The NSA contractor who was arrested earlier this week for allegedly leaking sensitive documents to the Intercept has South Texas roots. Reality Leigh Winner was born and raised in Kingsville, outside of Corpus Christi, and graduated from H.M. King High School in 2010, according to the Kingsville Record. After high school, she attended U.S. Air Force basic training at Lackland Air Force Base in San Antonio, according to the Dallas Morning News, and continued in the military as a linguist who spoke Farsi, Dari, and Pashto, gaining top secret clearance in 2013. She began working for Pluribus International Corporation in February, and was assigned to a U.S. government agency facility in Georgia as a contractor for the NSA. The Justice Department said Winner confessed to an agent that she had printed out an intelligence document detailing Russian election hacking efforts and sent it to the Intercept. Winner’s mother, Billie Winner-Davis, is still living in Texas, and she told the Guardian she was “still in shock” about her daughter’s arrest. “I never thought this would be something she would do,” Winner-Davis told the Guardian. “I mean, she has expressed to me that she is not a fan of Trump—but she’s not someone who would go and riot or picket.” Winner was charged under the Espionage Act and could face ten years in prison.
One thing Texans love to be mad about is the perception that Californians (or, worse yet, New Yorkers) are invading Texas, bringing their West Coast liberalism with them. But one man wants to even things out a little bit by encouraging conservative Californians to escape their sunny liberal oppressor and come here, where things are nice and conservative. Paul Chabot, a recent California expat living in McKinney, launched his company, Conservative Move, last week, aimed at pitching real estate opportunities to right-leaning California families who have been living on the left coast. “Leaving California and moving to Texas is like getting out of a bad relationship,” Chabot told the Dallas Morning News. “You never realize how bad it was until you’re out of it—we don’t miss California at all.” He claims about 500 Californians have already reached out to him. Chabot pitches a life in Texas that more closely aligns with what he described to the Morning News as family values conservatism, before referring his clients to real estate agents. Chabot then gets a commission on any sales.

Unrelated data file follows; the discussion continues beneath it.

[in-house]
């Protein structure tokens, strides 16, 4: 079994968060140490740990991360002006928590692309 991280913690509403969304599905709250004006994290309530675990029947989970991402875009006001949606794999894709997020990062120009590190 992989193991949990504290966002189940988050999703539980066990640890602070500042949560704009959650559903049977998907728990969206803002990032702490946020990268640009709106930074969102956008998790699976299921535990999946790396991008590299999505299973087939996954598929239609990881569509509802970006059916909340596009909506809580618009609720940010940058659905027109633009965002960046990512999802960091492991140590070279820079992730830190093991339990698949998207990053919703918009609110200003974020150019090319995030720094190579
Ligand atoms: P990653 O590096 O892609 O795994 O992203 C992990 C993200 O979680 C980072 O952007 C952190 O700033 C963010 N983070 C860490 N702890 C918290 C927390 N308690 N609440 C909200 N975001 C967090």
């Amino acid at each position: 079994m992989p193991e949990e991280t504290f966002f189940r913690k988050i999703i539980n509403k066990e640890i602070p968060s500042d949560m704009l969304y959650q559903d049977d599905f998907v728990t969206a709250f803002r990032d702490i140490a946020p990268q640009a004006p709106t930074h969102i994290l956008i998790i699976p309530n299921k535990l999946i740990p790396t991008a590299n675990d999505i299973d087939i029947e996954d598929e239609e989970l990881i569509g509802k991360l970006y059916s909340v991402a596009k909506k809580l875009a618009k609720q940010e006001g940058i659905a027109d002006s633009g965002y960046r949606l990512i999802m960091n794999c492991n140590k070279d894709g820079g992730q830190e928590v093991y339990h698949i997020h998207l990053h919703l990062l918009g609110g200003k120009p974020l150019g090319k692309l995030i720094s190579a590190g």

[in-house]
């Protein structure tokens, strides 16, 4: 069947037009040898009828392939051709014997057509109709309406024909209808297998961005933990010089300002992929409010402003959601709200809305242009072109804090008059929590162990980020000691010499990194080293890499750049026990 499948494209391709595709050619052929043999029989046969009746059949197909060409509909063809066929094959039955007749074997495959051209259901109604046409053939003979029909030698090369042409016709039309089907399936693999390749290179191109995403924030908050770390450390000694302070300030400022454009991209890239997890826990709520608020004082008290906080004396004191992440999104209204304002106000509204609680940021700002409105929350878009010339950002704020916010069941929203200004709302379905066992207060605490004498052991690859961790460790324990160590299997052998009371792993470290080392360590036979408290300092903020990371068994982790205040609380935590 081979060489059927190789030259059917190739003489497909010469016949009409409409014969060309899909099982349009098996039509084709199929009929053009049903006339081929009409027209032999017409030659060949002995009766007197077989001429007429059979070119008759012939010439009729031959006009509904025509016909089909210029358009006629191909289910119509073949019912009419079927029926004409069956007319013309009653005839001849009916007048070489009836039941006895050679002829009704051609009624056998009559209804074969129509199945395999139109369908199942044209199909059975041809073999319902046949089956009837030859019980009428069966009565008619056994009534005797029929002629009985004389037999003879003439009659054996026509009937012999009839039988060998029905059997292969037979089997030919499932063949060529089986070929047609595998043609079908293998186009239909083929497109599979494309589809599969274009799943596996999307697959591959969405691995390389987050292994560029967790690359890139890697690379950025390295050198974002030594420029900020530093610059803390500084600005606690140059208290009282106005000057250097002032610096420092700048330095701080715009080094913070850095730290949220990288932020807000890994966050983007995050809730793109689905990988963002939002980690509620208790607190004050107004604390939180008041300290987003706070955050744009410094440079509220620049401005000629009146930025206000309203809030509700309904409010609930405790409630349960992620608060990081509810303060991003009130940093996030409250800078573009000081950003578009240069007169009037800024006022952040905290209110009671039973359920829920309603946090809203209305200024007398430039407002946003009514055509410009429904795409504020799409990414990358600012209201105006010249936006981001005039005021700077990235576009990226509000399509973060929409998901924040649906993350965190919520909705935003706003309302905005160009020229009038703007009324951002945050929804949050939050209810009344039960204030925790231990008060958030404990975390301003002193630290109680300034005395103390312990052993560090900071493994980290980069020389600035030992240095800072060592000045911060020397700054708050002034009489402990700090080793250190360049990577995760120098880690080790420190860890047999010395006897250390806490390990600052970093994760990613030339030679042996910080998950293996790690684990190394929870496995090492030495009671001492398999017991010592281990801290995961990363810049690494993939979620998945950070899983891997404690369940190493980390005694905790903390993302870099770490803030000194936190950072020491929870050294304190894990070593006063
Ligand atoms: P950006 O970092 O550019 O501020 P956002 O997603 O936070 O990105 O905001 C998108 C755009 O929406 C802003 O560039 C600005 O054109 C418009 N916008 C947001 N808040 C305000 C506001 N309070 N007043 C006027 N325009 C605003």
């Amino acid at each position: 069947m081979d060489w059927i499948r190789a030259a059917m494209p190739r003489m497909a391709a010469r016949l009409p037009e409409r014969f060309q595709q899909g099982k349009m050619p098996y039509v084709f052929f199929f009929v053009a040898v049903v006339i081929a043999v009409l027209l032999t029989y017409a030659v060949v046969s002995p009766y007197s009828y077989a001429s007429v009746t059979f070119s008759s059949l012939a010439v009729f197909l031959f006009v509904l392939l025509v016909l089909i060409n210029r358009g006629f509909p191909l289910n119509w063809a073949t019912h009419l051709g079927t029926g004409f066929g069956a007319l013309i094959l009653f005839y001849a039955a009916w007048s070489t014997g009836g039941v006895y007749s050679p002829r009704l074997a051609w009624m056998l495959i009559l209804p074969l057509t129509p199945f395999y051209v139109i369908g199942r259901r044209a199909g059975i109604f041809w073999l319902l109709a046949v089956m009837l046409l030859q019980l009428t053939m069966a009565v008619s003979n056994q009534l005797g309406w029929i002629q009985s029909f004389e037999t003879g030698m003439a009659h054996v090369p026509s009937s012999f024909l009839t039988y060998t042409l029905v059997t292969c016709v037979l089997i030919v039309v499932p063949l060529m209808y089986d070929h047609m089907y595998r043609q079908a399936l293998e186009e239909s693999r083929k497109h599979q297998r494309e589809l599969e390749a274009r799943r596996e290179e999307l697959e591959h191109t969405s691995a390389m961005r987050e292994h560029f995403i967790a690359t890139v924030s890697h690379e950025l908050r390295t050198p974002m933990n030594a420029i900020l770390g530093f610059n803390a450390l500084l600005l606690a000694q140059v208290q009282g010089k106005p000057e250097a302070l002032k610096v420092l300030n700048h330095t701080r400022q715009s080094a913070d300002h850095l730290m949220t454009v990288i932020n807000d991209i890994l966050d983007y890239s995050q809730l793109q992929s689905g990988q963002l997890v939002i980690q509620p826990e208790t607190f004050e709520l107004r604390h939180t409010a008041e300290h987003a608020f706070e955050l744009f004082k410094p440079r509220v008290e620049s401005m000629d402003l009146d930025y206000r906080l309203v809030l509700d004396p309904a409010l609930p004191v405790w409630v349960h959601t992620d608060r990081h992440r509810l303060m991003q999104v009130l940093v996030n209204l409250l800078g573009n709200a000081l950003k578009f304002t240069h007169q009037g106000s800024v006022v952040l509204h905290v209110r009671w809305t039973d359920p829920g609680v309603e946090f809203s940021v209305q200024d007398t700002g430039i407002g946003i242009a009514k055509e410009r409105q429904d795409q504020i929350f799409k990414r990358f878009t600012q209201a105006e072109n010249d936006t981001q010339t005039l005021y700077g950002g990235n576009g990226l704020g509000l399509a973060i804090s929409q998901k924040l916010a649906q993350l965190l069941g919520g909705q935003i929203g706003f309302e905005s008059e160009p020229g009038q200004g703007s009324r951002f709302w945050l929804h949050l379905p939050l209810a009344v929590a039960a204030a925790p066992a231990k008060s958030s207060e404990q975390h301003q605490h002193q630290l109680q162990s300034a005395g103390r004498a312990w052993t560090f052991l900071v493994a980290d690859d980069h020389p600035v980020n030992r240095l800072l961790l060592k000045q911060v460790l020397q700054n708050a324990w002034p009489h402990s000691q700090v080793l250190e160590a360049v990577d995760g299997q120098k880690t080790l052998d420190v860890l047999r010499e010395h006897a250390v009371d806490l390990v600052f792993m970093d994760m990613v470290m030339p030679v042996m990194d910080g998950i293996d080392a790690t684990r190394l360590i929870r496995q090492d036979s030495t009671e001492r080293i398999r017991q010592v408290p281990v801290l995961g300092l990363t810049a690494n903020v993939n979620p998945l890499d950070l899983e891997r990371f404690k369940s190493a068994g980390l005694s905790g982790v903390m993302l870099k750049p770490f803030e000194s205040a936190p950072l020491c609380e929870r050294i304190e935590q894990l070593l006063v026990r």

WHAT WE’RE READING
Some links are paywalled or subscription-only.
Inside the wild world of lucha libre, the brutal but beautiful extreme sport that has taken hold in Texas Houston Press
The police have identified a person of interest in the River Walk killing of a transgender woman San Antonio Express-News
The chairman of the Victoria County Young Republicans was arrested during a narcotics search on Tuesday Victoria Advocate
There’s a dog that likes to chill in a storm drain in a Grand Prairie neighborhood WFAA
Several cities in the Rio Grande Valley broke hot temperature records on Tuesday McAllen Monitor